Medicine and medical devices

Every day, millions of Canadians use drugs and health products to prevent or treat an illness or condition, reduce health risks, or maintain good health.

Drugs and health products include prescription and non-prescription drugs, natural health products, medical devices (such as insulin pumps, condoms, and contact lenses), medical marijuana, disinfectants, and sanitizers with disinfectant claims.

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Using medications safely

Prescription and non-prescription medications can help treat diseases and conditions, and make you feel better. But taking these medications correctly is important.

Antibiotic resistance

Antimicrobial resistance happens when a drug is no longer effective in killing or stopping the growth of particular microorganisms, like bacteria. When this occurs, it can mean there are fewer effective antibiotics available to prevent and treat infections and infectious diseases, making treatment more difficult.

Misconceptions about vaccine safety

Misconceptions about the safety of vaccines may cause you to delay or avoid immunizations. Vaccines protect against a number of preventable diseases like measles, whooping cough, and influenza (the flu). Avoiding immunizations puts you, your children, and your community at risk.

The use of health products for weight loss

An increasing number of Canadians are using health products for weight loss, including prescription drugs and natural health products (NHPs). These products may provide benefits when used properly, but misuse of them may cause serious risks to your health.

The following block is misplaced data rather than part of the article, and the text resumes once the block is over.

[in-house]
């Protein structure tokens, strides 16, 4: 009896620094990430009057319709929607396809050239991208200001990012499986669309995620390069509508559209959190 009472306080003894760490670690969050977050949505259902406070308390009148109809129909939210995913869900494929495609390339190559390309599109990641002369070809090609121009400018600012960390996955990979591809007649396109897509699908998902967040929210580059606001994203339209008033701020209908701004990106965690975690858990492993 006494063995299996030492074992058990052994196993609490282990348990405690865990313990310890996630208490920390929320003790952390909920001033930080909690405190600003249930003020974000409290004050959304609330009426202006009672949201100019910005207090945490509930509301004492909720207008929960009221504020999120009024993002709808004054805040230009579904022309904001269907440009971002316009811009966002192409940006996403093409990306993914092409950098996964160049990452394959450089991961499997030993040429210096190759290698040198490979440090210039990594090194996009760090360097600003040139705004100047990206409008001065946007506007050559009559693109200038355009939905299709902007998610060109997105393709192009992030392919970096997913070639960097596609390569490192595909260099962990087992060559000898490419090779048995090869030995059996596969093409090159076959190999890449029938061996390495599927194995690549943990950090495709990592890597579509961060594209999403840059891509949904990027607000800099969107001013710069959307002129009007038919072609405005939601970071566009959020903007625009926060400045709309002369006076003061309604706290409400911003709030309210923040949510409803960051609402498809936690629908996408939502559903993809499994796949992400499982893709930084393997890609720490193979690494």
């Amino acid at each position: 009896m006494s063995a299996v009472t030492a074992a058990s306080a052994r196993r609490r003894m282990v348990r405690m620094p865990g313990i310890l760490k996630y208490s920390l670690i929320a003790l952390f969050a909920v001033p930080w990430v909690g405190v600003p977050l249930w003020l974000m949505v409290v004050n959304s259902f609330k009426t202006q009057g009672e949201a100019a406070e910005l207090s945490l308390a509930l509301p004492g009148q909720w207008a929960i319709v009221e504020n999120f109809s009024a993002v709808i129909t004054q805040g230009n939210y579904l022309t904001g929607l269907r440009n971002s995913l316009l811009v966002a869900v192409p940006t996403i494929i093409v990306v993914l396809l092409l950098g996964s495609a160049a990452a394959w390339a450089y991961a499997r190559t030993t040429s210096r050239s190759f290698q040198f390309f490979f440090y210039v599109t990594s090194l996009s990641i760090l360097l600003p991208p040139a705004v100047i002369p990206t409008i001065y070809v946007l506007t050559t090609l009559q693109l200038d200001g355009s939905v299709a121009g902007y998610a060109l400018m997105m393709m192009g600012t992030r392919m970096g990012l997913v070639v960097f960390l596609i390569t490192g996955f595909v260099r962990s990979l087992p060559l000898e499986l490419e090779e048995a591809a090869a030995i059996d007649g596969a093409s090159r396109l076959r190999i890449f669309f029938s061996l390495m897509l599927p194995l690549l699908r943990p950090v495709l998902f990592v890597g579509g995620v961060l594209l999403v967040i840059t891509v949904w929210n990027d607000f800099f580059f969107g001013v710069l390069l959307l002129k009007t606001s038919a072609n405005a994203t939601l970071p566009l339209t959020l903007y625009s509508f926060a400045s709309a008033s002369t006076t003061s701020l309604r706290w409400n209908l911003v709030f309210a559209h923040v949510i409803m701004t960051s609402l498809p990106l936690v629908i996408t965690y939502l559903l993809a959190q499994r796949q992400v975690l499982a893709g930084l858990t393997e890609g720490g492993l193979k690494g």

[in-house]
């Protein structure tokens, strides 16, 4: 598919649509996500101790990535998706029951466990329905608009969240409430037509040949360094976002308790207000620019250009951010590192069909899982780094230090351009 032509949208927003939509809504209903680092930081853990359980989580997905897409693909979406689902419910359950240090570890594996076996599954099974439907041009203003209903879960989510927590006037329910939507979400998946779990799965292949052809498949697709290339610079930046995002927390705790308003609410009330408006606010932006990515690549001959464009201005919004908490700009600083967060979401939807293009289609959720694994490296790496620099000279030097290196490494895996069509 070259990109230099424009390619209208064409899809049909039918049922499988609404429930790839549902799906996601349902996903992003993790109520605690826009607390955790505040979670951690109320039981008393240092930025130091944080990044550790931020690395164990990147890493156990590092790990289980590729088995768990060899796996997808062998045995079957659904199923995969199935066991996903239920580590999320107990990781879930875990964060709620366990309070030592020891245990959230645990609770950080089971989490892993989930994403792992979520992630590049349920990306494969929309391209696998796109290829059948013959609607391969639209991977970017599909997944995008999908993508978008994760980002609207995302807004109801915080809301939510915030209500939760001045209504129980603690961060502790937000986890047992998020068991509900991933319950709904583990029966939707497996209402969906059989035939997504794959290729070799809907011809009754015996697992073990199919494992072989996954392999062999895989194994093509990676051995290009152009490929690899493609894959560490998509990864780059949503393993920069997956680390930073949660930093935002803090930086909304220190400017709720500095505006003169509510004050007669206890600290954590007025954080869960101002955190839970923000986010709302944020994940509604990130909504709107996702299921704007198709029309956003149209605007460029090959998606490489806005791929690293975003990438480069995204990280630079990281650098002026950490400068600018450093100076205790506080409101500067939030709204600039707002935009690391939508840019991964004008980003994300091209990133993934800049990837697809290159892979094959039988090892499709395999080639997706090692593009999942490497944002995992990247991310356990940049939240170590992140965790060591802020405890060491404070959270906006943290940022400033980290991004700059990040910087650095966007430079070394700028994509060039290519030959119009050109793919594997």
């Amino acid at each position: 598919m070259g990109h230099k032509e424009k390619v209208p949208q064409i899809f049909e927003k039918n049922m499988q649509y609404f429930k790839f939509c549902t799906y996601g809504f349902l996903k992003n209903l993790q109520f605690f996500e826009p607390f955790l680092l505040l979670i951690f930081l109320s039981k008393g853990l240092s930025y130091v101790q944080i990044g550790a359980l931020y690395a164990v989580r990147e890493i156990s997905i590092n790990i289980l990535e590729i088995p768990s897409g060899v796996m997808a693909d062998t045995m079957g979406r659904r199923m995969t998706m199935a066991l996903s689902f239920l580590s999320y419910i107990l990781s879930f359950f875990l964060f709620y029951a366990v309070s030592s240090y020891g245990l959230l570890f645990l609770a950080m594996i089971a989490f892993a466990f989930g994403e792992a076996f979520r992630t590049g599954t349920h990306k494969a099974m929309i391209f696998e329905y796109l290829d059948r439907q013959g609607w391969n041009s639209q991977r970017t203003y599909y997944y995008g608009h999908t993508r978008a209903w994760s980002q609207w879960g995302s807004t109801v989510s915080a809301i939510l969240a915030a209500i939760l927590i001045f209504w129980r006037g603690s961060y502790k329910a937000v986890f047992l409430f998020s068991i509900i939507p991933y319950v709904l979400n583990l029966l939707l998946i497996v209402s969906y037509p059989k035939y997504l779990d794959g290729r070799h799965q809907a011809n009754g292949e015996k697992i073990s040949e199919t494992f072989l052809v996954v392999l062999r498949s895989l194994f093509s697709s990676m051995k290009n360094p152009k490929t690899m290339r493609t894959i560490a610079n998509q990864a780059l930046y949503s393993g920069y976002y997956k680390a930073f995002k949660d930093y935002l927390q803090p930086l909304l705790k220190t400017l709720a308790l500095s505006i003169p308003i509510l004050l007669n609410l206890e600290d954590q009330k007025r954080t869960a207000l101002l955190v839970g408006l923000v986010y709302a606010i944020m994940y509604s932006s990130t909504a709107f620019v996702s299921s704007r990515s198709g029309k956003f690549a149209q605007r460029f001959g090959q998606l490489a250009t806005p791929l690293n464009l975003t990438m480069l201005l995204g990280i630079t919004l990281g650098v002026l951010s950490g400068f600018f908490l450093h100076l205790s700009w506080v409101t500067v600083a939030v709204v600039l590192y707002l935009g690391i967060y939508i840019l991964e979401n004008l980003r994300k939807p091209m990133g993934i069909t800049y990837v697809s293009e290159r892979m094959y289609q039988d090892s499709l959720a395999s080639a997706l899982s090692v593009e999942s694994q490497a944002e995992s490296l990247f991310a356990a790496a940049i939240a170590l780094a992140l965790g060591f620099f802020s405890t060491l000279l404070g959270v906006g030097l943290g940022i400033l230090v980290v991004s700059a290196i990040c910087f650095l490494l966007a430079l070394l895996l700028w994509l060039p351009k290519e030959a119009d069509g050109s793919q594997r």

Antidepressant drugs

Antidepressant drugs (often called "antidepressants") are widely used in Canada to treat depression and other mental health issues. It is important to take them as directed. Side effects are usually manageable, but stopping treatment suddenly can cause problems.

Buying drugs from the internet

If you buy drugs or natural health products from the internet, you may be putting your health at serious risk. This is especially true if you order prescription drugs without being examined in person by a health care practitioner.

Ear candling

Ear candling is an alternative practice that is believed to treat several conditions including excess ear wax, earaches, and sinus infections. However, this old home remedy has no proven medical benefits and can cause serious injuries.

Laser eye surgery

Thousands of Canadians are turning to laser eye surgery to correct their vision and eliminate their dependency on glasses or contact lenses. Like all medical procedures, laser eye surgery provides benefits, but also poses risks.

Acne treatments

Acne is a common skin condition and there are many ways to treat it. However, some treatments should be used with caution.

Proper use and disposal of medication

Traces of pharmaceuticals are being detected in the environment, primarily in water and soil. There is growing evidence that throwing drugs and other personal care products in the garbage, or flushing them down the toilet or the sink is contributing to this issue.


If you take warfarin, you should be aware that certain drugs, natural health products and foods can alter the levels of warfarin in your system, and this may cause serious health effects.

Injectable cosmetic treatments

Many Canadians are choosing injectable cosmetic treatments to reduce facial wrinkles and attempt to restore their skin to a smoother appearance.

Menstrual tampons

Using tampons versus external protection-like pads when you have your period is a personal decision. However, using tampons may present certain health risks.

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